i'd tell you the same thing i just said above: i get that the death penalty is administered insanely in this country, and i'm all good with life without parole, for a variety of reasons we'd presumably both agree upon.

but what do you do in places like texas and florida and oklahoma and georgia, where there is a strong appetite for the concept of the death penalty, and full repeal is a near-zero-probability event?

now you might claim that the troy davis situation raises the potential for an 8th amendment challenge (and i think you'd be correct in that assumption), but short of an appellate victory your best bet is to try something like this.

Rachel Bellum | September 23, 2011 8:26 PM

I also oppose the death penalty on principle and also am suspicious about the general public's willingness to eliminate it at this time. This compromise sounds interesting, but I'm wondering how you see it being implemented. Wouldn't those states which use the death penalty most actively also oppose any legislation limiting its use?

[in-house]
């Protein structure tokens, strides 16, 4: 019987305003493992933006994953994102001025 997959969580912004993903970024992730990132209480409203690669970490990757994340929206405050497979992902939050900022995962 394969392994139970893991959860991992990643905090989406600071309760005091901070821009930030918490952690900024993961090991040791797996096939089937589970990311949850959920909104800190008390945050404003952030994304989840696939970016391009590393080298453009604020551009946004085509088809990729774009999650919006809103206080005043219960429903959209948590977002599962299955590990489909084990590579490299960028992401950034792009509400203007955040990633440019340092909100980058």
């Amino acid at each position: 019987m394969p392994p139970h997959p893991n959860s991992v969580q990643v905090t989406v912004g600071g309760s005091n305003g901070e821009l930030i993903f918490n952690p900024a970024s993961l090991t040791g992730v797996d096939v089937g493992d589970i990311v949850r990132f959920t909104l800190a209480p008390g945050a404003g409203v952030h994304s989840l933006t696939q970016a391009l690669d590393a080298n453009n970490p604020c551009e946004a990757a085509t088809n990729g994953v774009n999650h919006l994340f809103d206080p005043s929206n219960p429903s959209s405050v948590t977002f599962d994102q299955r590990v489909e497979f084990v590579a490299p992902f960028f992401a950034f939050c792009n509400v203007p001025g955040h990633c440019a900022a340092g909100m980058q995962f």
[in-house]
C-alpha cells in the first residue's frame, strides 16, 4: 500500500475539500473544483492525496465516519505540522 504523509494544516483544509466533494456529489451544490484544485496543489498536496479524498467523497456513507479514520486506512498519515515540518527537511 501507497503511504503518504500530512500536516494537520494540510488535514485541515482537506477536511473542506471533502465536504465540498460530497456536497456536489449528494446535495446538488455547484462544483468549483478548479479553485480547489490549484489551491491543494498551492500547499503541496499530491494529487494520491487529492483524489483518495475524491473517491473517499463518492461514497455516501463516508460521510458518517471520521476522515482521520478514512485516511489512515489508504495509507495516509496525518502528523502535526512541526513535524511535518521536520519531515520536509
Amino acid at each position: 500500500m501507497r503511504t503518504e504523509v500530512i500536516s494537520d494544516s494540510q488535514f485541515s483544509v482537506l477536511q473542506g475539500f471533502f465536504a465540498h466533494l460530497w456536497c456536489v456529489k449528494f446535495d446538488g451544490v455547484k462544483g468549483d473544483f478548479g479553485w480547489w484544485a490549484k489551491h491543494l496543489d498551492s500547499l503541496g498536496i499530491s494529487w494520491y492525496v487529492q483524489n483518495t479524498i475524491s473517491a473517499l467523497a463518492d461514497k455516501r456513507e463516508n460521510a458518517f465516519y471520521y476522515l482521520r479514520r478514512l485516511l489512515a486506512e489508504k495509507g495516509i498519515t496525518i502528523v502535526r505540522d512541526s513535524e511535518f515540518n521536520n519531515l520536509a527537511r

if you are thinking of a legislative strategy, i think the way you get at it is to point out that if you're killing the innocent, and your governor or board of pardons and paroles doesn't intervene (which is what happened to troy davis), you are going to have an 8th amendment problem, and once the federal courts get involved you are facing the risk of not being able to execute anyone at all. better to reform now and do fewer executions than to have no reform and zero executions.

(to answer your next question: in the troy davis case the supreme court appears to have felt that what was about to happen to davis was entirely hypothetical; they assumed, as late as the day of his death, that georgia would act on evidence and "do the right thing". the next time before the court it's no longer hypothetical, and that's significant.)